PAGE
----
Moody's downgrades mainland property
Moody's Investors Service has downgraded its outlook for the mainland's property sector from 'stable' to 'negative', citing the government's tightening measures to curb inflation.
The negative rating reflects the rating agency's outlook on the sector in the coming 12 to 18 months. The firm expects sales of residential properties for the period to drop 25 to 30 per cent in first- and second-tier cities, primarily because of a decline in transaction volume.
'Higher inflation has caused the Chinese government to introduce stricter regulatory measures in the sector ... and the central government fears high inflation will affect social stability,' Peter Choy Sing-yip, senior vice-president of corporate finance at Moody's, said.
Flat prices are expected to decline about 10 per cent due to government tightening measures, an abundant supply from developers and the provision of 10 million social welfare housing units by the government.
To cool the housing sector, Beijing unveiled a package of austerity measures in late January, such as banning non-permanent residents in certain cities from buying property and restricting permanent residents to owning no more than two homes. Choy said that given the restrictions, rising interest rates, reduced bank lending and increasing supply, China's property developers would face a tough operating environment.
'We believe this will inevitably lead to slowing sales, as well as pressure on profit margins and on balance sheet liquidity for some,' he said. He added that property sales in the third- and fourth-tier cities would be less affected by the measures.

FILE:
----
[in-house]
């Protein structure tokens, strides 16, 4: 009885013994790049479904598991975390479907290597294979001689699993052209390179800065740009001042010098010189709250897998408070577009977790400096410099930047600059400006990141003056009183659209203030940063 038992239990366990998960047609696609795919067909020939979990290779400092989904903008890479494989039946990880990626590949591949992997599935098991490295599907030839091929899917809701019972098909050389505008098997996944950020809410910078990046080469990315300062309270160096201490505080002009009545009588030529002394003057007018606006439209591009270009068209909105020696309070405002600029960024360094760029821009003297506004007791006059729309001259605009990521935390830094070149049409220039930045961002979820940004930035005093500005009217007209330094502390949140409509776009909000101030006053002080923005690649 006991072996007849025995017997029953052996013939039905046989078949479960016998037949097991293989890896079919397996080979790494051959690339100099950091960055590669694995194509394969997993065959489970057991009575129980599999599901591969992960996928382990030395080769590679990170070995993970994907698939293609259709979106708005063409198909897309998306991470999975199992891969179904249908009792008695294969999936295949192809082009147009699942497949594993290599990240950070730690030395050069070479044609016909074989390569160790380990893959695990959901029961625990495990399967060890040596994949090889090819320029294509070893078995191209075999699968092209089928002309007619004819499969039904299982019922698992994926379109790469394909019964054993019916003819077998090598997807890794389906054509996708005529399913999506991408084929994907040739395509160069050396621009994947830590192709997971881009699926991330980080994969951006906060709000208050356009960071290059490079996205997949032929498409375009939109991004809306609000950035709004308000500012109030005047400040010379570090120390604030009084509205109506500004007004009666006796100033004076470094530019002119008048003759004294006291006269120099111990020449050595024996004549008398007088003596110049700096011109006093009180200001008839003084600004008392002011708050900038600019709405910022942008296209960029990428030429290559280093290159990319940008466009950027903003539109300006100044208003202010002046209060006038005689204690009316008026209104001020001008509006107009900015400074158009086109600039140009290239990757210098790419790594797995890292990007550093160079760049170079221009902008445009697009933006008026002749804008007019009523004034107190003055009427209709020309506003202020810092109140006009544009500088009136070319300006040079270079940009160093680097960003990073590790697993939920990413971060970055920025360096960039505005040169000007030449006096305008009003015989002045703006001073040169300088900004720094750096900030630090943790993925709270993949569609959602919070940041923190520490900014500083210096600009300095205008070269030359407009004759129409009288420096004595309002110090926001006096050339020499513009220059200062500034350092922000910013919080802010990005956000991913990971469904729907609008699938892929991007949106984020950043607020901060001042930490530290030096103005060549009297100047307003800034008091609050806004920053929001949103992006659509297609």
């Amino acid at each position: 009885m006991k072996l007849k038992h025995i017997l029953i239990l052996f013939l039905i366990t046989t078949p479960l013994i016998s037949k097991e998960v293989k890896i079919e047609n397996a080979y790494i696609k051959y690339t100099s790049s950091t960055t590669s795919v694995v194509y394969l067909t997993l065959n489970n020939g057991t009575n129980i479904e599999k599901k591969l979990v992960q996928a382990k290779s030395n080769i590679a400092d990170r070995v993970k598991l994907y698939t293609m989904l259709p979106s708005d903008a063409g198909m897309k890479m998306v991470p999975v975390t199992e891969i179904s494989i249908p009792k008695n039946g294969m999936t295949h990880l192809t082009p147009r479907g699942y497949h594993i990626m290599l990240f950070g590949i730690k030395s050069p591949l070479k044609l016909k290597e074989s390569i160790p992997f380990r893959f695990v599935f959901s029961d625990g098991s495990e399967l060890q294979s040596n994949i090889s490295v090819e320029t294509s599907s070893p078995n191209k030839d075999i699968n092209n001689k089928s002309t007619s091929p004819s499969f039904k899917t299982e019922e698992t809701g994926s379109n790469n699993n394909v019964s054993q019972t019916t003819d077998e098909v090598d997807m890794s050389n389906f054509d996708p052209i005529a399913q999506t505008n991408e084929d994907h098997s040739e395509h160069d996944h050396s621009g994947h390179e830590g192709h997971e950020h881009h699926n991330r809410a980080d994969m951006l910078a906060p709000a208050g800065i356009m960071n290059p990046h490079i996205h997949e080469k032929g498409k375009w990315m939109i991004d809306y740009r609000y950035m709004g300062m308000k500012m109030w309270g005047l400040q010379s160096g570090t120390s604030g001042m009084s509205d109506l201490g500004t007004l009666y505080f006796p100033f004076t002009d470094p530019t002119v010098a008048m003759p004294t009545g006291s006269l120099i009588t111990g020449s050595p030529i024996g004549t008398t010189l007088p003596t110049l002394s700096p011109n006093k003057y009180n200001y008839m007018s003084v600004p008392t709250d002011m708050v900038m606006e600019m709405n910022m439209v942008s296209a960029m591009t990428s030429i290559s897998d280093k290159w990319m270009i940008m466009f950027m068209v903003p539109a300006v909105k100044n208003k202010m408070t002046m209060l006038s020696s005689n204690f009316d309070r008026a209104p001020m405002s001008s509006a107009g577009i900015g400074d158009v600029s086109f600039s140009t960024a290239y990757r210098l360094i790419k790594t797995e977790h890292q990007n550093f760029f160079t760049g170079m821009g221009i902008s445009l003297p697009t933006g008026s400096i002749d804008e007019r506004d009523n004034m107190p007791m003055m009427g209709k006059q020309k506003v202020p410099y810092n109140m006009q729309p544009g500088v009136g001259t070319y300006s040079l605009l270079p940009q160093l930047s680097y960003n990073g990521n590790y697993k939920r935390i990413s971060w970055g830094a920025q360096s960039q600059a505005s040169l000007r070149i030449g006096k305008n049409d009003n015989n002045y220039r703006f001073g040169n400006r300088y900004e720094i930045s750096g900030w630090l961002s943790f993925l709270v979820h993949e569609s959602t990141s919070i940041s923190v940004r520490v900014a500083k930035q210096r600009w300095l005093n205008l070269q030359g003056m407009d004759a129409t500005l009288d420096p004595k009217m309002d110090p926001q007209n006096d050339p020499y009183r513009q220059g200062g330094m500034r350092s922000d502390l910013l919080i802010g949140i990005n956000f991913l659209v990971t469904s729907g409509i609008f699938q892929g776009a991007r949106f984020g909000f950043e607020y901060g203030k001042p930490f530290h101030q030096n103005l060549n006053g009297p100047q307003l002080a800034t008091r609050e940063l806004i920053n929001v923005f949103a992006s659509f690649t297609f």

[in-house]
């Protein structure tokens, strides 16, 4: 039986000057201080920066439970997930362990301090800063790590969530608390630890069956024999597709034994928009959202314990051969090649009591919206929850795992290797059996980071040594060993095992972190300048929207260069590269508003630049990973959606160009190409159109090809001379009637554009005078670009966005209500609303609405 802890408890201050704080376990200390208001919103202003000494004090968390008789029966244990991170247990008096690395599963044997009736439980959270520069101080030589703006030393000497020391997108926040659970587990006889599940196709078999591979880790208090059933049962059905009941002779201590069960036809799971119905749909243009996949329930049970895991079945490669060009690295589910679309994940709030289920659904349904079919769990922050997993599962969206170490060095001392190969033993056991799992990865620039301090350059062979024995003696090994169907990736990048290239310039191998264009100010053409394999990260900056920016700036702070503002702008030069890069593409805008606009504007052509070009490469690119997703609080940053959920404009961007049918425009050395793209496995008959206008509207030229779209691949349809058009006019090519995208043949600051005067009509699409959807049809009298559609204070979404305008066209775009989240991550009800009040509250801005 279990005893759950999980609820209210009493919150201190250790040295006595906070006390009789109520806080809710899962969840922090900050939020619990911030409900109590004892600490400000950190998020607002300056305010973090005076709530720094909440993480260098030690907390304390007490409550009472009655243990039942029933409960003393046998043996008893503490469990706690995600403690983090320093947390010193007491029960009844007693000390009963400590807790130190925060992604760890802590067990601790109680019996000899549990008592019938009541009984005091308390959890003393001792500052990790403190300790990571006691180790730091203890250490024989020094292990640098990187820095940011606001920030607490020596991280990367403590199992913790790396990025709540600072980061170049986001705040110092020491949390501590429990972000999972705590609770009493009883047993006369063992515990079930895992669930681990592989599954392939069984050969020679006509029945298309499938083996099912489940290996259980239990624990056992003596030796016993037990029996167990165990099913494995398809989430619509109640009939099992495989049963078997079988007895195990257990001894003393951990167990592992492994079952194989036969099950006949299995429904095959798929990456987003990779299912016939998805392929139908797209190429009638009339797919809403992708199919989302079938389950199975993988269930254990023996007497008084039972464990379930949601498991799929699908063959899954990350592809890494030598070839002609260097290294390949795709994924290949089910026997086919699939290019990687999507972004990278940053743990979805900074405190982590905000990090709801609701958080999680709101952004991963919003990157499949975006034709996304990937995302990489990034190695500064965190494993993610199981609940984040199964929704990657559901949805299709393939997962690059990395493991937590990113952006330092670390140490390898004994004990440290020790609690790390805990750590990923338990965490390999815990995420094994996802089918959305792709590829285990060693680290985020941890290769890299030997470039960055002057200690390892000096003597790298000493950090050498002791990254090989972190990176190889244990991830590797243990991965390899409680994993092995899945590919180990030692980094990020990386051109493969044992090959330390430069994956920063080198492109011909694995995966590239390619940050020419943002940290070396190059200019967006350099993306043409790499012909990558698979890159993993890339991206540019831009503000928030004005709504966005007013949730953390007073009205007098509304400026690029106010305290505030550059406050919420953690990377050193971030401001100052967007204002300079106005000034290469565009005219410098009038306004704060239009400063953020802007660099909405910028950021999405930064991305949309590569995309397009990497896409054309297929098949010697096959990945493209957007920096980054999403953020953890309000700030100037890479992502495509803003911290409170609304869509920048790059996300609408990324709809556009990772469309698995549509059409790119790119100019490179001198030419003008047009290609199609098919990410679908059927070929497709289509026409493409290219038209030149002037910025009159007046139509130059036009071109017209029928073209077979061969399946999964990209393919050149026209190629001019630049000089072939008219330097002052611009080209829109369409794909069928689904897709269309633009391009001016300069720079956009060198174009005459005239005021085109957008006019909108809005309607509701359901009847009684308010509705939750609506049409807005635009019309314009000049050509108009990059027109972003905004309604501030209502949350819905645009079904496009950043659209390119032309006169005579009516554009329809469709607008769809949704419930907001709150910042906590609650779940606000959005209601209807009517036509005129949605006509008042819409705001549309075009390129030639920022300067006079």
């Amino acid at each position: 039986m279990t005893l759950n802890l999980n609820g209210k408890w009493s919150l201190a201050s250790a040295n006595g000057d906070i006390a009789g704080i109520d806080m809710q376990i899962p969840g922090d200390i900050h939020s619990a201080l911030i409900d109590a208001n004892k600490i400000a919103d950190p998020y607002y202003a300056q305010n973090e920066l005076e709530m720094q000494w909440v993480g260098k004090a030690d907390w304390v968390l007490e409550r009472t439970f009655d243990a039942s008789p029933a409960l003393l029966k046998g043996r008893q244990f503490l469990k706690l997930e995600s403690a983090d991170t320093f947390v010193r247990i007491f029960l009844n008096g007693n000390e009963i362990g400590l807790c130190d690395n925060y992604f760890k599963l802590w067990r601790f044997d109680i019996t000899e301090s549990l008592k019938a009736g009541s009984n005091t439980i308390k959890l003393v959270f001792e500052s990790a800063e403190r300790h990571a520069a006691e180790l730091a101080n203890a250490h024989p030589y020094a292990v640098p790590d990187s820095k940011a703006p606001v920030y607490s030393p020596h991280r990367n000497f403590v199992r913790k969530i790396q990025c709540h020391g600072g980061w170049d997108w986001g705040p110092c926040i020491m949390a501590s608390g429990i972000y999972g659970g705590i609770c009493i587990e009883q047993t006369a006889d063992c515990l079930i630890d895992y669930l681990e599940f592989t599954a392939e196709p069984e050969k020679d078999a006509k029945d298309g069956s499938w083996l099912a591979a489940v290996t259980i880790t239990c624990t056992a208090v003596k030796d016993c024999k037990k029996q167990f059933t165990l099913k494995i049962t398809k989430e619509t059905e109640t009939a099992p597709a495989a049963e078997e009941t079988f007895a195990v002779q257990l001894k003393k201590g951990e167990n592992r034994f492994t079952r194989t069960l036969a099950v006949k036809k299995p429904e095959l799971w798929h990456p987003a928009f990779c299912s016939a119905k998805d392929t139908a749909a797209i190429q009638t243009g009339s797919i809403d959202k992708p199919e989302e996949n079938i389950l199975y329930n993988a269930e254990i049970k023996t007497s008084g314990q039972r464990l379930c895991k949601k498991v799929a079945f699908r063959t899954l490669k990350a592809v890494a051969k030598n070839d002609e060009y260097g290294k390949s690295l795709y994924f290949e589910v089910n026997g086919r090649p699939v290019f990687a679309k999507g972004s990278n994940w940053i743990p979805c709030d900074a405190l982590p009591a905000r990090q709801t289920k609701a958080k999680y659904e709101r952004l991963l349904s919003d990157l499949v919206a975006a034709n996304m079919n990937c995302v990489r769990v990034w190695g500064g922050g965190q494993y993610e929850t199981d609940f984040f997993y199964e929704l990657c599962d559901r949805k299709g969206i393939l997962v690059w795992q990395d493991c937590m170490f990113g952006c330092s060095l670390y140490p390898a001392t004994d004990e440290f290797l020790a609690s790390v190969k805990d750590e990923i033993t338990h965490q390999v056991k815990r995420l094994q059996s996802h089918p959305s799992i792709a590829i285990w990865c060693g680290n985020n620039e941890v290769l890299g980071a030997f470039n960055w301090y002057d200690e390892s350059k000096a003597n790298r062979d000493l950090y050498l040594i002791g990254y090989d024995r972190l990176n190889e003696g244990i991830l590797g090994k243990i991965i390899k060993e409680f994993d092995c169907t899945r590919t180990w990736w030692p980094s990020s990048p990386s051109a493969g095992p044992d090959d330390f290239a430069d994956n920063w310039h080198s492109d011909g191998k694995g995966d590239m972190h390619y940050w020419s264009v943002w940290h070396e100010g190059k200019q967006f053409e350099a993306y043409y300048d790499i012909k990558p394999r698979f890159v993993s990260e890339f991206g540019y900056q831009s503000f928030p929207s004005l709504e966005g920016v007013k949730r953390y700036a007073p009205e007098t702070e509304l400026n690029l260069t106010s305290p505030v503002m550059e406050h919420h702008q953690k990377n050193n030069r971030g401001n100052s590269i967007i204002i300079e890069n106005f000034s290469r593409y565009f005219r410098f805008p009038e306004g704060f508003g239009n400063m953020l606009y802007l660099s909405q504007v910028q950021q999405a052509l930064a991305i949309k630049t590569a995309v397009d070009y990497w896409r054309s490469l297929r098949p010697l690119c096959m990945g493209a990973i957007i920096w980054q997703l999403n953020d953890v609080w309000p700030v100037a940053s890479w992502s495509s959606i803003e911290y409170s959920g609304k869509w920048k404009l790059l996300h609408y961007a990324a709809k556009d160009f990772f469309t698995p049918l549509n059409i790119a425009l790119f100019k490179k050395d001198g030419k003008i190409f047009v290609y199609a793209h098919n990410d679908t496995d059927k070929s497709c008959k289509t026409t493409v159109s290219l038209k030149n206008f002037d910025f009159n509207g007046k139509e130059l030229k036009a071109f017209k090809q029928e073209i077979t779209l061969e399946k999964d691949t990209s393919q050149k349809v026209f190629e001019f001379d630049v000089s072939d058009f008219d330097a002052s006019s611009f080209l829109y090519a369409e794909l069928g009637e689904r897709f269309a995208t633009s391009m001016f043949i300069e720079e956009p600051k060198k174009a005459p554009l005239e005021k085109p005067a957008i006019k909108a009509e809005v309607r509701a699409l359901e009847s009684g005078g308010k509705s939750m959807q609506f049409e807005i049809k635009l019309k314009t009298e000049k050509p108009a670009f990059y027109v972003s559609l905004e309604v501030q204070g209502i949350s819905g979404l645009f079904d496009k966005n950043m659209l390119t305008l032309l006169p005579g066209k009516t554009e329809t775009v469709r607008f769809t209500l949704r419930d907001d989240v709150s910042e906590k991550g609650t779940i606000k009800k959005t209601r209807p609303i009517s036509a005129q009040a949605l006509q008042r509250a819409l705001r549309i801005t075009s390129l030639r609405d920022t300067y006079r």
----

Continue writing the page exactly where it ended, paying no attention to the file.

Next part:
The firm predicted property developers would face challenges in securing onshore debt financing in the next six to 12 months. The government has been slowing monetary growth to reduce the risk of inflation and manage domestic banks' exposure to the property sector.
Kaven Tsang Kai-yin, Moody's assistant vice-president of corporate finance, expects developers' liquidity to weaken this year. Proceeds from resales will slow and developers will have sizable cash outflows to cover unsettled bills for land acquisitions, larger developments and bank loans.
A recent HSBC report said there was still room for the sector to grow as the nation's urbanisation rate could rise 4 percentage points to 51.5 per cent over the next five years. It said fears of a property bubble bursting in the short term were overplayed.